Why Do Chicago Teachers Always End Up Getting What They Want?

(AP Photo/Teresa Crawford)

The Chicago Teacher’s Union is one of the most powerful public-sector unions in the country. Five times in the last ten years, the CTU has gone on strike, most recently this past month over the school district’s COVID-19 policy.


Work stoppages by the CTU occur with great regularity: in 1969, 1971, 1973, 1975, 1980, 1983, 1984, 1985, 1987, 2012, 2016, 2019, 2021, and 2022, teachers roiled the lives of working parents and kids by going on strike.

This isn’t your run-of-the-mill militancy. The CTU is constantly at war with city leadership as well as the school board and is empowered by the legislature in a state that, more than almost any other, finds its politicians in bed with public sector unions — especially the teachers.

Wall Street Journal:

Illinois unions are empowered by some of the most union-friendly collective-bargaining laws in the country. Illinois lawmakers make it compulsory for state and local governments to bargain with public-sector unions over a host of issues. They also give public-safety workers the power to force arbitration and allow teachers to strike—one of only 13 states to do so. Gov. J.B. Pritzker signed legislation last year that expanded the number of employment issues the CTU can strike over.

States like North Carolina, Texas, and Georgia, by contrast, put the needs of taxpayers before those of their public-sector unions. Those states ban collective bargaining with teachers’ unions altogether.

Related: ‘Go Get Another Job’: Democrats and Republicans Lambaste Teachers’ Unions


It’s sickening to watch these teachers — activists, really — manipulate children to support their positions. And it doesn’t help that powerful Democratic political leaders bend the knee and kowtow to the teachers, placing enormous pressure on the school board to give in.

Chicago’s leaders have emboldened the CTU by consistently giving in to its demands. Former Mayor Rahm Emanuel folded twice, first in 2012 after a weeklong strike and then again in 2016 after a one-day walkout. Mayor Lori Lightfoot has appeased the union several times. Three years ago, she pre-emptively offered the CTU what she called the “most generous” contract offer in the history of Chicago Public Schools. The unions rebuffed her offer, and Ms. Lightfoot ended up giving away even more after an 11-day strike. In January 2021, when Chicago teachers refused to show up for work, Ms. Lightfoot moved the district start date back multiple times instead of confronting the union.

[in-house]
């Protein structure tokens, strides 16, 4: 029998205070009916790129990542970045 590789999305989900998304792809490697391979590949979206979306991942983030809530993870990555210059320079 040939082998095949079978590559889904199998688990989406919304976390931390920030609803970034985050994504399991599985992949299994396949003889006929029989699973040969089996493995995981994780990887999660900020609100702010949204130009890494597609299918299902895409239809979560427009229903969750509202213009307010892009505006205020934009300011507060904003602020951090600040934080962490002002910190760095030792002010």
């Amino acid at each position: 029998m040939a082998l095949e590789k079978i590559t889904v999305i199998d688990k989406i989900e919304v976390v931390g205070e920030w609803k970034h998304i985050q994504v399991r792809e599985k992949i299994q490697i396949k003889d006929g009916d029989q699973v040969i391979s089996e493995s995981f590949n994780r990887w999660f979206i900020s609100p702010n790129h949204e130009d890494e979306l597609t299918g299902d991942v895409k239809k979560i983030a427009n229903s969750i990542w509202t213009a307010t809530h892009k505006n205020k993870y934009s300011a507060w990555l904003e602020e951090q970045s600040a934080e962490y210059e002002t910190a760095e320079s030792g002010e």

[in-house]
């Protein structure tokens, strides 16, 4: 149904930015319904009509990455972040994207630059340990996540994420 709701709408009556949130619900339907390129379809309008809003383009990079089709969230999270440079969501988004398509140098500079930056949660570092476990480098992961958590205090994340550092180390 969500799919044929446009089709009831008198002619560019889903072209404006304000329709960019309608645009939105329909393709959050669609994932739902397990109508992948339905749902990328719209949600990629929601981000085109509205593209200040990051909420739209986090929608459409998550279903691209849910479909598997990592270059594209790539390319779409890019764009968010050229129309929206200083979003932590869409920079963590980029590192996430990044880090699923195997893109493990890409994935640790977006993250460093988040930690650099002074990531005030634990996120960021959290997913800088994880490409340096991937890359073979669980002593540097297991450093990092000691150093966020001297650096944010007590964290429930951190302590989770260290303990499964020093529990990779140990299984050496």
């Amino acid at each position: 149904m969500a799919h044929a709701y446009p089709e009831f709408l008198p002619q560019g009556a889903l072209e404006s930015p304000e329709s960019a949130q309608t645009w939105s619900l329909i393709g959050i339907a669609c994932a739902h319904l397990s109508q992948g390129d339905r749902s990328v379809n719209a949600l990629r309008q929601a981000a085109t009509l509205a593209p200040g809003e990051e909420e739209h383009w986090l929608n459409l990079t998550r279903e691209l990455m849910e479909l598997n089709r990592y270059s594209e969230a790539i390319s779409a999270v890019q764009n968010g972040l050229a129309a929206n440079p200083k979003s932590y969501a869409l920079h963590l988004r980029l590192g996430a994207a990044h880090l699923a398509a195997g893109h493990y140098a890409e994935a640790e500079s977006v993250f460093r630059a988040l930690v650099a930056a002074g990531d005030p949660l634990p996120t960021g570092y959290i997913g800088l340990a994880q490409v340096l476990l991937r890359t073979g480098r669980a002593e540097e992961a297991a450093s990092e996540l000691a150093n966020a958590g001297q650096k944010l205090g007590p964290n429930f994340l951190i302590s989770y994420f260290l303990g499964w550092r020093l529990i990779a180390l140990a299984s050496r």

The result is that Chicago teachers are among the highest-paid in the nation with an extraordinarily generous pension system. And they use that clout for and against politicians by having millions of dollars to spend on campaigns.

Then there is the CTU’s political clout. Beyond the picket line, the union collects millions in member dues that are then spent on lobbying, legal issues and political campaigns. In the 15 months before its two-week strike in 2019, the union spent $1.5 million on lobbying and other political activity, according to the Chicago Sun-Times. It also funneled $1.2 million into the political-action committees of allied candidates and groups.


Although powerful, the union has a weak spot. Public approval is what gives them their enormous power over city politicians and allows them to run roughshod over the school board. But that may be changing. The recent school shutdowns may have opened a few eyes about how arrogantly they wield that power. And their disregard for parents in canceling classes with little notice has many doing a slow burn.

In truth, the union’s power will only be broken by the politicians who handed them that power in the first place. But with the Republican Party in total disarray in Illinois, that’s not likely to change anytime soon.




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